Wine maker Dave Phinney of Orin Swift:
Becoming a winemaker began as a simple suggestion from a good friend. While studying abroad at the University of Florence I, like so many other college students, was uncertain what to do following graduation. My roommate was from a family with strong ties to wine in Sonoma County, and he suggested I might enjoy the wine industry. I started tasting wine and was hooked.
Upon returning to the United States, I tried to get all the experience I could (while still a student at the University of Arizona). I met a professor in the agriculture department running a viticulture program, and in the spring of 1997 was able to participate in the planting of a one-acre experimental block in the heart of Tucson. Also during that time I worked at one of the city's best retail wine shops and began to learn the hardest part of the business: selling.
A few months later, with a degree in political science, I began my first harvest at Robert Mondavi Winery. After working the nightshift and getting a crash course in survival Spanish, I was completely hooked. The next year (in 1998), I started Orin Swift Cellars with two tons of purchased Zinfandel grapes and, as my wife, Kim, likes to say, "one pair of shoes". I worked as a winemaker for some other wineries until 2005, when I switched full time to Orin Swift and a few consulting clients, including Beau Vigne, Cavus, Stanton and Chateau de Vie.
The name Orin Swift is a combination of my father's middle name and my mother's maiden name. Those two tons of Zinfandel have grown into a program that is now our flagship wine, The Prisoner, which has been named to Wine Spectator's annual Top 100 list twice. Over the years, we have added bottlings (with a new Zinfandel in the pipeline), including Sauvignon Blanc (Veladora), Cabernet Sauvignon (Mercury Head) and a blend of Bordeaux varieties (Papillon), and we now make about 80,000 cases a year. The grapes come from a number of hard-working, long-time growers in the Napa Valley, and their counterparts in Sonoma, Contra Costa, Mendocino and Amador counties as well. In the future, we hope to build a winery on our property in the Atlas Peak AVA of Napa Valley.
Vignobles Raymond produces the highest quality AOC Bordeaux organic wines. Located in the Entre-Deux-Mers region, not far from the city of Bordeaux, their wines have grown in the villages of Saint-Laurent-du-Bois, Saint-Martial, and Saint-Felix de Conclude since medieval times. The Raymond family has a long history of growing wine, dating back to 1850.
The family property of the domaine du Château de Lagarde has been built up over the years by successive generations. Today, the winery honors its heritage by using a special mixture of ancestral tradition and the most efficient modern technology.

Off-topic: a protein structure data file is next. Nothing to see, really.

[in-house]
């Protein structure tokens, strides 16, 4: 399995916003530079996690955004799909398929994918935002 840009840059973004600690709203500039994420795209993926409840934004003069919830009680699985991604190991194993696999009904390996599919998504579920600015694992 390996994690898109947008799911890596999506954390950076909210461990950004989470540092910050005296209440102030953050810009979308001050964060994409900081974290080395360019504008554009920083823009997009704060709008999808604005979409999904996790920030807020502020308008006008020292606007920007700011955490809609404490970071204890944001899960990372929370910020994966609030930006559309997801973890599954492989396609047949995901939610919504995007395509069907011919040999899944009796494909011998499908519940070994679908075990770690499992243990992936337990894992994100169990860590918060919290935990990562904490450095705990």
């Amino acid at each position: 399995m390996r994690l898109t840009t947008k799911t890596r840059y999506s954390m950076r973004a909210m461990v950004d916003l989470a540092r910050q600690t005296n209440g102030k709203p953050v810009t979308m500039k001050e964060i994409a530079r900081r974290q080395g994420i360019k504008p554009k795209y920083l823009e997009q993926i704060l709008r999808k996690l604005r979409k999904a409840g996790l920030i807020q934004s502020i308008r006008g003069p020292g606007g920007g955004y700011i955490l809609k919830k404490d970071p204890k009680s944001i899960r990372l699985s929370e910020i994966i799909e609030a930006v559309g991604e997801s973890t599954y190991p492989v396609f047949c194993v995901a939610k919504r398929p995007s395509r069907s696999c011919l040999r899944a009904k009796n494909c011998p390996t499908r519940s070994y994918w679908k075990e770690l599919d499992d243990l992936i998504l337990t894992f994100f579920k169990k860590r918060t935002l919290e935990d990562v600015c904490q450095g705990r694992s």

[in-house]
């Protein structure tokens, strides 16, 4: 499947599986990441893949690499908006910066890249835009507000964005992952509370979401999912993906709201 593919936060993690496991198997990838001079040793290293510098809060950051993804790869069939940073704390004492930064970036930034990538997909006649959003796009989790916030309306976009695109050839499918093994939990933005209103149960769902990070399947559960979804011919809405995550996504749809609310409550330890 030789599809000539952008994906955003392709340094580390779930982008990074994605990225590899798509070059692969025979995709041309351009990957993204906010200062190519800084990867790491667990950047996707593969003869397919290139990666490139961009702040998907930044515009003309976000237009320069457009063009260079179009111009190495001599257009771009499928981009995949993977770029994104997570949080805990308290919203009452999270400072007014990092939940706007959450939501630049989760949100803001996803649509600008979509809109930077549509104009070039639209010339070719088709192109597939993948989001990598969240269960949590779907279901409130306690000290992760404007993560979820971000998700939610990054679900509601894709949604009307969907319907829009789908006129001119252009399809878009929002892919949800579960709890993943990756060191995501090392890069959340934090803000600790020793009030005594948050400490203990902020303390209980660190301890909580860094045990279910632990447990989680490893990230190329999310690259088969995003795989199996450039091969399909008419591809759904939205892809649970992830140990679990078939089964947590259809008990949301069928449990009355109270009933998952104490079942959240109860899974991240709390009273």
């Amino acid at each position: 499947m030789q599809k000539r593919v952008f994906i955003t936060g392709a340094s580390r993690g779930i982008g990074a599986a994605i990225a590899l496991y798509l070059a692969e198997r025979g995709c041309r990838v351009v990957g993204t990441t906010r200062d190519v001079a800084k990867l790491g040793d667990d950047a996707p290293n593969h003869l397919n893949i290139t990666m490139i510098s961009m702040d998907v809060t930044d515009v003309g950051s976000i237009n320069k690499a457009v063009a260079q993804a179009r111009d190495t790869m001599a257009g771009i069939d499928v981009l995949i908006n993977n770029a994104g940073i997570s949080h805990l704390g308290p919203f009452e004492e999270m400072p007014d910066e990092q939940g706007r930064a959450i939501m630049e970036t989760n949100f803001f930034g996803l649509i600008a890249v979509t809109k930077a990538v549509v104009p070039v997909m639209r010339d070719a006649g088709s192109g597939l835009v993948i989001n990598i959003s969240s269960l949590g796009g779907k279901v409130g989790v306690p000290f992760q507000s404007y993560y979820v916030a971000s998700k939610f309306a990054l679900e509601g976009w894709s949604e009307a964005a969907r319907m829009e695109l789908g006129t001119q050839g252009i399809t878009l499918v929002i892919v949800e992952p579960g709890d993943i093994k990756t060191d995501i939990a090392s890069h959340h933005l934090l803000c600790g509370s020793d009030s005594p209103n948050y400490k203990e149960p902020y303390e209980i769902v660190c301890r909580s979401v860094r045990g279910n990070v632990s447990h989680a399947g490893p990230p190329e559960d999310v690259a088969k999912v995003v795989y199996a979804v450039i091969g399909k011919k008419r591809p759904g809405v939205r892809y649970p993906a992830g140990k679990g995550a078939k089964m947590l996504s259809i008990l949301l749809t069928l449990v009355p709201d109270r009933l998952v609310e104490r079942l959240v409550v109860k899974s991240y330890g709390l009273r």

In 2000, it was surely fate which made Lionel Raymond purchase Château Joumes Fillon (an organic vineyard). Because of Lionel’s strong beliefs in and respect for the environment and terroir, he decided to convert the whole vineyard (130 hectares) to organic agriculture. It was a quite a bet, and most winemakers in the area thought he was pretty crazy. It is twice the work of a conventional vineyard. Today, they are one of the largest organic wineries in Bordeaux, and part of the exclusive 7% of all wineries of the region who have made the organic commitment.
The different properties of the domaine benefit from specific conditions: special orientation of the vineyards, composition of the soil, humidity, age of the vines…These conditions are refined during the winemaking allowing them to offer a large range of products. Over 20 people work in the vineyard and the cellars, and consistently looking for innovative techniques in terms of production, vintification with respect for the vines, soil and environment.
What makes the main difference in the wine produced by organic agriculture, is the word “respect”: respect of the soil, on which the vine is planted, respect of the vine, respect of the organic methods, and all of this for the respect of the environment and the respect of the consumer. Vignoble Raymond’s wines reflect a certain “savoir-faire,” speaking deeply to their heritage with a distinct taste of place that only organic wines can impart.
Pure Yum is another exceptional wine from our friend Jeff Cohn, we are featuring it this week on the Premium Tasting. Smoke and Mirrors was very popular to our customers as well. This is Jeff's story.